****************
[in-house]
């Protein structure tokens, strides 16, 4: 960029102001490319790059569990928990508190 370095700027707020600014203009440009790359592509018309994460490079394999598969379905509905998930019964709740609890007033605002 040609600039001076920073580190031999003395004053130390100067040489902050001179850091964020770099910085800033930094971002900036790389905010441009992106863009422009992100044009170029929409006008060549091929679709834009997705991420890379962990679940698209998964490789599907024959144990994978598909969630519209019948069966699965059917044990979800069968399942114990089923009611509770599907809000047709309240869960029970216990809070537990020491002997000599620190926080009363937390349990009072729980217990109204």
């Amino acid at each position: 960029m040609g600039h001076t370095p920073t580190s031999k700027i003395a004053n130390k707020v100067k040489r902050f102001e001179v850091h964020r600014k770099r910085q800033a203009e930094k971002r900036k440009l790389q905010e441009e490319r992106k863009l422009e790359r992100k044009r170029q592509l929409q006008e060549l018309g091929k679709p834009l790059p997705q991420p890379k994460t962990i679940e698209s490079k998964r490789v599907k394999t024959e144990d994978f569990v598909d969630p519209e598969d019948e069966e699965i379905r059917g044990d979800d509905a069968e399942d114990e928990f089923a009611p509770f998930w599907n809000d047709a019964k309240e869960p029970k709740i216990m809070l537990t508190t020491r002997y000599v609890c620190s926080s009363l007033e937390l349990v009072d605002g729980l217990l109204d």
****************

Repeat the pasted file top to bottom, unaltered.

[in-house]
């Protein structure tokens, strides 16, 4: 960029102001490319790059569990928990508190 370095700027707020600014203009440009790359592509018309994460490079394999598969379905509905998930019964709740609890007033605002 040609600039001076920073580190031999003395004053130390100067040489902050001179850091964020770099910085800033930094971002900036790389905010441009992106863009422009992100044009170029929409006008060549091929679709834009997705991420890379962990679940698209998964490789599907024959144990994978598909969630519209019948069966699965059917044990979800069968399942114990089923009611509770599907809000047709309240869960029970216990809070537990020491002997000599620190926080009363937390349990009072729980217990109204």
């Amino acid at each position: 960029m040609g600039h001076t370095p920073t580190s031999k700027i003395a004053n130390k707020v100067k040489r902050f102001e001179v850091h964020r600014k770099r910085q800033a203009e930094k971002r900036k440009l790389q905010e441009e490319r992106k863009l422009e790359r992100k044009r170029q592509l929409q006008e060549l018309g091929k679709p834009l790059p997705q991420p890379k994460t962990i679940e698209s490079k998964r490789v599907k394999t024959e144990d994978f569990v598909d969630p519209e598969d019948e069966e699965i379905r059917g044990d979800d509905a069968e399942d114990e928990f089923a009611p509770f998930w599907n809000d047709a019964k309240e869960p029970k709740i216990m809070l537990t508190t020491r002997y000599v609890c620190s926080s009363l007033e937390l349990v009072d605002g729980l217990l109204d």